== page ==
Sometimes when I
think back to an incident that happened over thirty years ago, I wonder if it
all really happened or if it was just the vivid imagination of a young lad lost
in the magic world of fishing. About a mile from my home, I often fished a small
brook that wound its way lazily through the pines and cedars of the woodlands
in the shadow of Whiteface Mountain. It was a bubbly little brook with lots of
character, containing many deep pockets and undercut banks among the cedar roots
that in turn created protected living quarters for the many brook trout inhabiting
I would usually make one or two excursions a week during the summer
vacation to fish and explore my private little stream. I was particularly intrigued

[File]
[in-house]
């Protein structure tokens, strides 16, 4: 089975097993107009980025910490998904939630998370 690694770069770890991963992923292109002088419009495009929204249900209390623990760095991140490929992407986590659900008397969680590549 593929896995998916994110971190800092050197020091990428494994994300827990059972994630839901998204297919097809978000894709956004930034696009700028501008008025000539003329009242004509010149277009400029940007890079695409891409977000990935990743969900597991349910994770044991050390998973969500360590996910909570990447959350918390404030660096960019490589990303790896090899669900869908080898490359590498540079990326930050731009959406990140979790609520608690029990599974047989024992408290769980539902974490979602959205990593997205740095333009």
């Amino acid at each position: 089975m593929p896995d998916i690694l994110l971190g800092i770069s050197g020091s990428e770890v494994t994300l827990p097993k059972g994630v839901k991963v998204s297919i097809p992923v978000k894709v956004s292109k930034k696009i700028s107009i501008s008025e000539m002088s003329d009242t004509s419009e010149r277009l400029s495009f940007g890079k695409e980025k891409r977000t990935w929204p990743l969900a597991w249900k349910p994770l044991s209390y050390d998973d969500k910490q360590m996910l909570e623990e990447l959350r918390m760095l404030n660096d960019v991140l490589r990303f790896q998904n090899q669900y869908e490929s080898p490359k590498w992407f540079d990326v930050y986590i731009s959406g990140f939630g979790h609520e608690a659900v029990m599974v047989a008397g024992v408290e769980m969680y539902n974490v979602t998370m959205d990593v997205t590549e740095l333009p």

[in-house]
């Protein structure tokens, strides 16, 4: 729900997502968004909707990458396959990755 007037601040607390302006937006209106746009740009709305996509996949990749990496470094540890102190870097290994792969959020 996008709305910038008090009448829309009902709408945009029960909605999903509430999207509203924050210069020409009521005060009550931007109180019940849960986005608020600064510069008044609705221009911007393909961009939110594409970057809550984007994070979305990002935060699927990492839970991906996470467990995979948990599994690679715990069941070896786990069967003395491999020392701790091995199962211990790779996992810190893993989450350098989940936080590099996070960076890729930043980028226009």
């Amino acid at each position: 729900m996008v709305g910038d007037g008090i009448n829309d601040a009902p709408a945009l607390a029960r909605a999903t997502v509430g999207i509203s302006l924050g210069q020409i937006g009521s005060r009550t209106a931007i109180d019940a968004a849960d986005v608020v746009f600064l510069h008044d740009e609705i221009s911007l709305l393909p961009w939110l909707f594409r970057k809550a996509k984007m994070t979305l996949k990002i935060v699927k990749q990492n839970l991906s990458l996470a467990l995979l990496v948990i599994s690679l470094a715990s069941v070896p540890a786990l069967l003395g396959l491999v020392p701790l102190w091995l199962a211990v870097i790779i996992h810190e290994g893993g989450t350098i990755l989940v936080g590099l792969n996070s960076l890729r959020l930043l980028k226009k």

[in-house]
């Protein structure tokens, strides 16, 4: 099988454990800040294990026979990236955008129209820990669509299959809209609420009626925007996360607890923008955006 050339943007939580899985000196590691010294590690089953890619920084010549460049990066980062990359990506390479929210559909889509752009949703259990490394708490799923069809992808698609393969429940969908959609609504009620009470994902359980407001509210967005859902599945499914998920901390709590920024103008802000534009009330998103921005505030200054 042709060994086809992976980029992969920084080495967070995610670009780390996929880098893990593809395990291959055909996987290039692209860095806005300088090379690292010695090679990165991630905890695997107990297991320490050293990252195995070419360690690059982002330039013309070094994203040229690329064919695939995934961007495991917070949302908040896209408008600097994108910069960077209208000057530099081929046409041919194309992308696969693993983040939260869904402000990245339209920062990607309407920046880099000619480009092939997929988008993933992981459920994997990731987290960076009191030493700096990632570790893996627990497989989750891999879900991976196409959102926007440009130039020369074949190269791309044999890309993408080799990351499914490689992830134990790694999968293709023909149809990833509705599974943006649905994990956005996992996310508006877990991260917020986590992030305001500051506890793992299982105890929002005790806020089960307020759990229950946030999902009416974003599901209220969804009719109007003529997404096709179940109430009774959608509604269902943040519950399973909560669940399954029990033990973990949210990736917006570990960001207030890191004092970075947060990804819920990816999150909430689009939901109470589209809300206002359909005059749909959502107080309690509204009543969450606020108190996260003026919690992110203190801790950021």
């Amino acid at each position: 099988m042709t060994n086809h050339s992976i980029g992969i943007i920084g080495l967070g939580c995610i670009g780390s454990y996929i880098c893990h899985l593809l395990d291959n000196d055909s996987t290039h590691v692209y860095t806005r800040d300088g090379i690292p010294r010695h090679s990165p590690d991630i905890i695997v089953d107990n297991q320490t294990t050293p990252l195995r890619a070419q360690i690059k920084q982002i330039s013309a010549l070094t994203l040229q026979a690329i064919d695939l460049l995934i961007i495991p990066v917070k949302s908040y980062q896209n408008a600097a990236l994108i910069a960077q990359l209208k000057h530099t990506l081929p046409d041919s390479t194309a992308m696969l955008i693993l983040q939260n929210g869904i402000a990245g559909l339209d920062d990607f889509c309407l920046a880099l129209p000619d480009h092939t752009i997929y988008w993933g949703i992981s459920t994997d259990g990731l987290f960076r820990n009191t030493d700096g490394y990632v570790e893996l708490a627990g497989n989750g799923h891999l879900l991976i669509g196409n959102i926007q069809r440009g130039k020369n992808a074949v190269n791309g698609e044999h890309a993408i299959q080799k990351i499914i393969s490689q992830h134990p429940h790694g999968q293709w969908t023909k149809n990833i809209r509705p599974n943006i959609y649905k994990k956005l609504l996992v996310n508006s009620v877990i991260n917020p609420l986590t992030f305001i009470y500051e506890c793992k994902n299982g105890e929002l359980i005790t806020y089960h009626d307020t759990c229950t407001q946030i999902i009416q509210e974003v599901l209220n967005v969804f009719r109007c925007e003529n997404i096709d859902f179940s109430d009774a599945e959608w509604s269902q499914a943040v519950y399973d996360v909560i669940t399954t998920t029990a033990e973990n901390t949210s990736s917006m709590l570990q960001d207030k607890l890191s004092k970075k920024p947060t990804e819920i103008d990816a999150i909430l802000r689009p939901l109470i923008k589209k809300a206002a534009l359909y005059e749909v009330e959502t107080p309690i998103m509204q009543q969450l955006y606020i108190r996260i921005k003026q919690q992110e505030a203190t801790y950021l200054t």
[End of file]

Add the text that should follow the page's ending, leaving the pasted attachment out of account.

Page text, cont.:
with one deep pool below a little falls that was created by a series of boulders
positioned across the stream. There was a large dead birch tree that leaned out
over the pool and cedars overhanging the far side. A large boulder about four
feet in diameter sloped down into the water at a slightly reverse angle, creating
a sort of overhanging roof under which a fish could hide.
It was a perfect
spot for a large trout but in my many trips to the stream, I had not once caught
a fish from this pool, whereas I had taken fish from nearly every other section
of the stream.
My Father had taught me that when you come to an especially
productive looking hole that fails to produce when the rest of the stream is producing,
it is usually because a large trout is hiding there. I was persistent, but without